Fiction Sad


Emerging from what was the best sleep in awhile, I heard the voice of the radio host. I’d been listening to the regular guy for years and we’d gone through a lot together. He was off this week so I let the dulcet tones of his replacement bring me to ‘awake’ mode. I flipped over onto my back and waited for her to announce the time. I’d plugged my cell to charge downstairs last night and this station usually told us the time about twenty times an hour.

Turning my head to the window on my right, I could see it was light out, given that it was the day after winter solstice I figured it had to be after 7:30am anyway. They were playing a selection of silly Christmas songs that people had requested, I chuckled when the Bob and Doug MacKenzie version of ’12 Days of Christmas’ came on. I sang along, waiting for the news; they always announced the time with the weather. Not today. It figures the one time I wanted it.

I wasn’t in a rush or going anywhere in particular, being retired I had all the time in the world. It was also cold outside the blankets and I didn’t feel like moving just yet. Glancing at the radio on my left side table I noted with some frustration that the numbers read 3:23. I knew it was later than that, or earlier depending on your perspective. Blowing out a frustrated breath I whipped off the covers and gathered my clothes from the chair.

After emerging from the washroom, I glanced at the old VCR on the shelf in the sitting room. It too read 3:23. What was going on? When I’d descended onto the main floor my eyes went straight to the replica pendulum clock on the wall in the dining room. No surprise there, why would I think the time would be any different on this level of the house? Same with the microwave and oven, they both blinked green numbers repeatedly, 3:23. Okay, I yelled to the walls, I get it.

With what I considered a minor brainwave I snagged my keys and dashed out to my SUV. The Chevy had pronounced the same time as the house, ‘they’re obviously in cahoots’ I muttered on my way back in. Plugging in the kettle I got the tea things together and clicked on the TV remote. Maybe they’d have something on the news to shed light on the matter. I was losing my mind. That was surely one explanation, yelling at the walls and talking to myself in the driveway were signs, and the clock psychosis was the topper. As the kettle boiled I thanked it for coming in to work as the time pieces had all decided to go on strike. I could hear the anchorman on the Island news talking to an SPCA worker about the poor decision making that goes into getting children pets for Christmas. He then launched into a segment on Christmas cake and held up a poll declaring the majority of people didn’t like it. “Big deal, you like it or you don’t, get on with the news about the clocks stopping.” I gave up finally and changed the channel to the CBC, they’d been around a long time in Canada and would be more serious, I thought.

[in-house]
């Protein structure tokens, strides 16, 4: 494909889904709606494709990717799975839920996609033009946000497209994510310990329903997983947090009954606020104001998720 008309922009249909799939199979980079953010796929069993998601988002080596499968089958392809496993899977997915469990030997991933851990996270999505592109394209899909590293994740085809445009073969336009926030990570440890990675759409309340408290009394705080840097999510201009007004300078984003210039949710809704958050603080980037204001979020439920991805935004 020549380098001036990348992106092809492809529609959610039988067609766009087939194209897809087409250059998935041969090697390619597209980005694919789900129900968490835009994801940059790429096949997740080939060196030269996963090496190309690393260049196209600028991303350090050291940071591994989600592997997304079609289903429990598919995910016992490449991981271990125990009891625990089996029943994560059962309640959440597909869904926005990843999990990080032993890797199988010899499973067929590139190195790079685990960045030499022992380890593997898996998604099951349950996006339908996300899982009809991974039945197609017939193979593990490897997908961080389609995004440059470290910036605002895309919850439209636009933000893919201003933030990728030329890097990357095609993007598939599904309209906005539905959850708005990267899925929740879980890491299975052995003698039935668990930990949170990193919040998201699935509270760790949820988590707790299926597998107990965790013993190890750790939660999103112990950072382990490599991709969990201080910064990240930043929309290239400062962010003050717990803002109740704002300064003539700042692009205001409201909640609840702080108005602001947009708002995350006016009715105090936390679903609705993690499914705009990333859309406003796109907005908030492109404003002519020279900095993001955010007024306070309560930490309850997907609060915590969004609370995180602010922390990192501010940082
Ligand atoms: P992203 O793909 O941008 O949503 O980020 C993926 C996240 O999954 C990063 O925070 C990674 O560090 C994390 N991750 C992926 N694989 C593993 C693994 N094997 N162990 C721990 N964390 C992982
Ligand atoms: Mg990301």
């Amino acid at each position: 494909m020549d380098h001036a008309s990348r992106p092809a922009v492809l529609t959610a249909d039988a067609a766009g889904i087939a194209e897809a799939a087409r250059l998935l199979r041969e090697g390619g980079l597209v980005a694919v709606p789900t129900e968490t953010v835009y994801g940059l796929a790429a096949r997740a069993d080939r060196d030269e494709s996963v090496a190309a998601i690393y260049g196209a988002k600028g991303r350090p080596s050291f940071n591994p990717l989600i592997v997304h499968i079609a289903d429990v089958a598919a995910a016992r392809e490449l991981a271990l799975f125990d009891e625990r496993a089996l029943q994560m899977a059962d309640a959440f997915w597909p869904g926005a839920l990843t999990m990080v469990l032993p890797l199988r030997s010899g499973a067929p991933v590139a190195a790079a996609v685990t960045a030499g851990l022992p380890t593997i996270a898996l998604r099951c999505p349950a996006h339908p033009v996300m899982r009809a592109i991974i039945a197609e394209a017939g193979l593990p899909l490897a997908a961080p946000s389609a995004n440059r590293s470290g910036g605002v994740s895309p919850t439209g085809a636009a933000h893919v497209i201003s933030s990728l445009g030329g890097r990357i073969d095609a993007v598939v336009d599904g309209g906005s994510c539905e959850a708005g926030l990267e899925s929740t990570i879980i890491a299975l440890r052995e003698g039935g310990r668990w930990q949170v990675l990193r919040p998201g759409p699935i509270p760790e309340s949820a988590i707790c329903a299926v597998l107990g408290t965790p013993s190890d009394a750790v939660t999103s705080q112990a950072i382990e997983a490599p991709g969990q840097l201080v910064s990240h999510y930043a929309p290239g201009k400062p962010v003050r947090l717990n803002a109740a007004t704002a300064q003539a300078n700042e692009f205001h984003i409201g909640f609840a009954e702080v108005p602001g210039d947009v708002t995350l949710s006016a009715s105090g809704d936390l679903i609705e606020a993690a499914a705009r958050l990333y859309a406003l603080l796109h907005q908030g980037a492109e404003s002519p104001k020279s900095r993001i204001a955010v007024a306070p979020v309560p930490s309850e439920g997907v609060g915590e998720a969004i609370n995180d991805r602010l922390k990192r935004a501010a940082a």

After watching a few seasonal segments, they went to commercial. I switched to the weather network, they always have the time at the bottom of the screen, click. I shook my head in disbelief, 3:23. It had to be later than that, even if it had been sixty-seven minutes before four when I got up, that was at least ten minutes ago. Had the clocks just stopped all together?

I snagged my cell and disconnected the charger from the wall, as I waited for my friend to answer the phone I stared out at the lake. It was a windy day, no sign of the swans today. The phone on the other end just rang and rang. Clicking off with disgust I dialed another, it was the same thing. The eternal ringing at the end of every call I made had started to freeze my blood. There was no way that every single person I knew, every office and business listed in my contacts couldn’t pick up. I’d had a few messages telling me that they’d return my call when the office opened. At some point I wondered if this ‘Twilight Zone’ entity had affected my cell as well so I made a couple calls from the landline. You guessed it.